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Companion Planting: Plants That Can & Can Not Be Grown with Tomatoes

There are several potential drawbacks when planting tomatoes, including blossom end rot, fungal diseases, insect pests including tomato hornworms, aphids, and whiteflies, as well as early and late blight.

Sandeep Kr Tiwari
There are several potential drawbacks when planting tomatoes, including blossom end rot, fungal diseases, insect pests etc
There are several potential drawbacks when planting tomatoes, including blossom end rot, fungal diseases, insect pests etc

Companion planting in a vegetable garden is all about attracting beneficial insects, which function as natural predators of garden pests like aphids and caterpillars, and promoting growth and production. Making the most of a growing season and creating the ideal environment for insects like beetles and ladybugs need careful balancing.

Companion Plants to Grow with Tomatoes

There are several potential drawbacks when planting tomatoes, including blossom end rot, fungal diseases, insect pests including tomato hornworms, aphids, and whiteflies, as well as early and late blight. The finest tomato companion plants may perform a lot of the work naturally, but pruning, careful weeding, and mulching can all assist in protecting and managing plants until it is time to harvest.

The majority of information on companion planting is unreliable, however, the following are some tried-and-true plants to grow with tomatoes:

Borage and squash

Tomatoes, borage, and squash are frequent triangles in companion planting. The blue star-shaped blooms of the flowering plant borage are a huge favorite of pollinators, and it also deters tomato hornworms. In addition to safeguarding tomatoes and enhancing their development and flavor, it also serves as a beautiful, striking garnish. Then, the groundwork has already been done when late-summer squash, which needs pollinators to ripen, is prepared to bloom.

Basil

On and off the plate, basil and tomatoes are best friends. This colorful, fragrant plant is said to increase production and repel insects, particularly flies and hornworms.

Garlic

It is believed that garlic repels spider mites and that a spray prepared from garlic helps shield soil and plants against blight.

Parsley

Another traditional combination includes parsley and mint. Parsley promotes the development and draws ladybugs, a predator of the tomato hornworm.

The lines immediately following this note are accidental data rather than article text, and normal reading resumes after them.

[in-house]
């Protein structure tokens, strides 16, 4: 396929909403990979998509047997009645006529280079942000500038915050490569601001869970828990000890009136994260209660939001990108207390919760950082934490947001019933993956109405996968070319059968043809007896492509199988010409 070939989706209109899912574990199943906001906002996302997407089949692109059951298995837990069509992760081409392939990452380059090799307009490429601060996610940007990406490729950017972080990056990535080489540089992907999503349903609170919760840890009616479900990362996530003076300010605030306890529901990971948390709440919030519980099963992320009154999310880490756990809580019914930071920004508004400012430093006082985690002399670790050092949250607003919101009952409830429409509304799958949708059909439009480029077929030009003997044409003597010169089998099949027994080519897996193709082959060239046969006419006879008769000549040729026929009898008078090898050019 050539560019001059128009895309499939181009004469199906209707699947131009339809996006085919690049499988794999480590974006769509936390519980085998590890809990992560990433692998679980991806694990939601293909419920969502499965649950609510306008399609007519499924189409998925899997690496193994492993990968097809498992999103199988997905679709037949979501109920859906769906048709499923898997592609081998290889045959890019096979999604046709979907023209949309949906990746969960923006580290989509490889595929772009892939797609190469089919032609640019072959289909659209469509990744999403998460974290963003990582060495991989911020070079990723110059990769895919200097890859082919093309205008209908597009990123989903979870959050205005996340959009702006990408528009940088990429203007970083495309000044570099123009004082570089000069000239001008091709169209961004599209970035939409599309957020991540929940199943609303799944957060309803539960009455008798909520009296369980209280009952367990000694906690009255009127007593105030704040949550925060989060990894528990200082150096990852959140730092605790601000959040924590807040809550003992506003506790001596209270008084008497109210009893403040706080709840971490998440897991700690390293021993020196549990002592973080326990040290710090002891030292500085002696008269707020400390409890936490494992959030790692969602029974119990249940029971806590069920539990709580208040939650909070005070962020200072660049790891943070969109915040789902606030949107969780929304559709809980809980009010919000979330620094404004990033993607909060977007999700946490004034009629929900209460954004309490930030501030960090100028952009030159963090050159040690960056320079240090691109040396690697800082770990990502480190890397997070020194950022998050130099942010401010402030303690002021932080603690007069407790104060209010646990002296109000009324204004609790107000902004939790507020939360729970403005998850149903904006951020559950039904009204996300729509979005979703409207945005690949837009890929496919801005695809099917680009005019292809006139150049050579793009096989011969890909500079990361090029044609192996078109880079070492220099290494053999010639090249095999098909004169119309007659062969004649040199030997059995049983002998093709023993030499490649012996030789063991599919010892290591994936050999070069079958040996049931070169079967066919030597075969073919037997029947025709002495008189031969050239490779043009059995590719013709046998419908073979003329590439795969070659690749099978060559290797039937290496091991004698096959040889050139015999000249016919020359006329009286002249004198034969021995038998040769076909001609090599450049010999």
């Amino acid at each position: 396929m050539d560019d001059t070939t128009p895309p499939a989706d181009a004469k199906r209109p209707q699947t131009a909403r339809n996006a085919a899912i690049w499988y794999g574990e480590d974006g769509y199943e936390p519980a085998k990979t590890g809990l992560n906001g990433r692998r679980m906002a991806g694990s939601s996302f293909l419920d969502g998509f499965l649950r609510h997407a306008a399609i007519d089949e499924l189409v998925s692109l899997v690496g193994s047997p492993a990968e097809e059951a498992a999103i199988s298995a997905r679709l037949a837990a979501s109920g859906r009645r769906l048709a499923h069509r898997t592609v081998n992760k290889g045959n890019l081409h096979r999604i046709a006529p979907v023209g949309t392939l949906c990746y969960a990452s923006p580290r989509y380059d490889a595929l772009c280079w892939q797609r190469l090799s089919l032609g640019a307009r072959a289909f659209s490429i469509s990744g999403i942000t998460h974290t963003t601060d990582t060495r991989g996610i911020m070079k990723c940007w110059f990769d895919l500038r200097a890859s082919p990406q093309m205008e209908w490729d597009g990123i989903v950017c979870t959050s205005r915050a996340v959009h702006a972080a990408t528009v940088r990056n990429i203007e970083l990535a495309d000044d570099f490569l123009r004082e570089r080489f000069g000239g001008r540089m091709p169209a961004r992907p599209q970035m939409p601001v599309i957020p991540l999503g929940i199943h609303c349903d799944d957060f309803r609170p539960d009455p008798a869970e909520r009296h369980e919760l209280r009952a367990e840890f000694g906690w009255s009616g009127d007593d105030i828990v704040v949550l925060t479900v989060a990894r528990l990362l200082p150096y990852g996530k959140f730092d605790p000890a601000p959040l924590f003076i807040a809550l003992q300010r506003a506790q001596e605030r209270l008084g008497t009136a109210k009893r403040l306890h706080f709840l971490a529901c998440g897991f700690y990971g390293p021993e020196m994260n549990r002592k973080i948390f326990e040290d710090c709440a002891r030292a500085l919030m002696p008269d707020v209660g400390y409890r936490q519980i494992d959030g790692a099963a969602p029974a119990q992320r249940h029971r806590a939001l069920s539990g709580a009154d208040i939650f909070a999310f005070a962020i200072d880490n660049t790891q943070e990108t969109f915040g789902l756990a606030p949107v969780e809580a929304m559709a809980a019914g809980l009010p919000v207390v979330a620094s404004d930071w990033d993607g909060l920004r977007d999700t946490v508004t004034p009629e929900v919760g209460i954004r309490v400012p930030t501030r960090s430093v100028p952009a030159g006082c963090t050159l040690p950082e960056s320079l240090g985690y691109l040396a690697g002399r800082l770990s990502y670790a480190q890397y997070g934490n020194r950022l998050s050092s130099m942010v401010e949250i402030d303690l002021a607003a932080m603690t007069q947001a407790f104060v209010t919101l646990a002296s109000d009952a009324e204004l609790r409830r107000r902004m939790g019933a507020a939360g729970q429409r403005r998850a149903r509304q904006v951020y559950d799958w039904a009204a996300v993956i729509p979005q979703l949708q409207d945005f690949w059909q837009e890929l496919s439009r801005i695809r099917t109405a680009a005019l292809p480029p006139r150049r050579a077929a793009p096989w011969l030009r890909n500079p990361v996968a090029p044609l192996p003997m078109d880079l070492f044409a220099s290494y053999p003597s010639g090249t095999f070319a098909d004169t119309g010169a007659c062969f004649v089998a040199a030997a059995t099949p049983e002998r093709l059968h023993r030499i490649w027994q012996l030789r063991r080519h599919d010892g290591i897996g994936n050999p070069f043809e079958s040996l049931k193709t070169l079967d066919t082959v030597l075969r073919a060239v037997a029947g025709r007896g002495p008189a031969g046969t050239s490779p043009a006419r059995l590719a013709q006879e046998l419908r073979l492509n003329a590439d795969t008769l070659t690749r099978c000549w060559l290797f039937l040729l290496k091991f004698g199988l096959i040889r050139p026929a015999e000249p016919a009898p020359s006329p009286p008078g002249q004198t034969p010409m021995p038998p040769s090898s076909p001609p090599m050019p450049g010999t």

French marigolds and nasturtiums

Nasturtiums and marigolds, which should not be confused with calendula, or Pot Marigold is particularly good companion plants for tomatoes. Nasturtium's peppery, bitter oils serve as a general pest deterrent, while marigolds have been found to drive away root-knot nematodes, parasites that feed on the nutrients in a tomato's root system. However, don't allow them to get too close. If not controlled, nasturtium spreads quickly and has the potential to Overtake nearby plants.

Asparagus

Asparagus demonstrates the give and take of good companion planting with the help of a substance called solanine, tomatoes repel asparagus beetles, and asparagus aids in removing root-knot nematodes that are drawn to tomatoes from the soil.

Chives

In addition to being a crucial allium in every herb garden, chives also act as a mite, nematode, and aphid repellent.

Plants that are not suitable for companion Planting with tomatoes

In general, if laying out a vegetable garden, it's a good idea to consult a companion planting guide: Additionally, it will show what not to plant next to tomatoes, as the growth of the plant will be vulnerable to cauliflower, kale, Brussels sprouts, and kohlrabi (all members of the Brassicaceae family).

The correlations aren't always logical: Carrots are beneficial to tomatoes, whereas fennel, a related of the carrot, does not benefit tomatoes. Similar to tomatoes, eggplant is a member of the nightshade family and is susceptible to early and late blight. This will take a peal on the soil, making it harder to avoid the next year.

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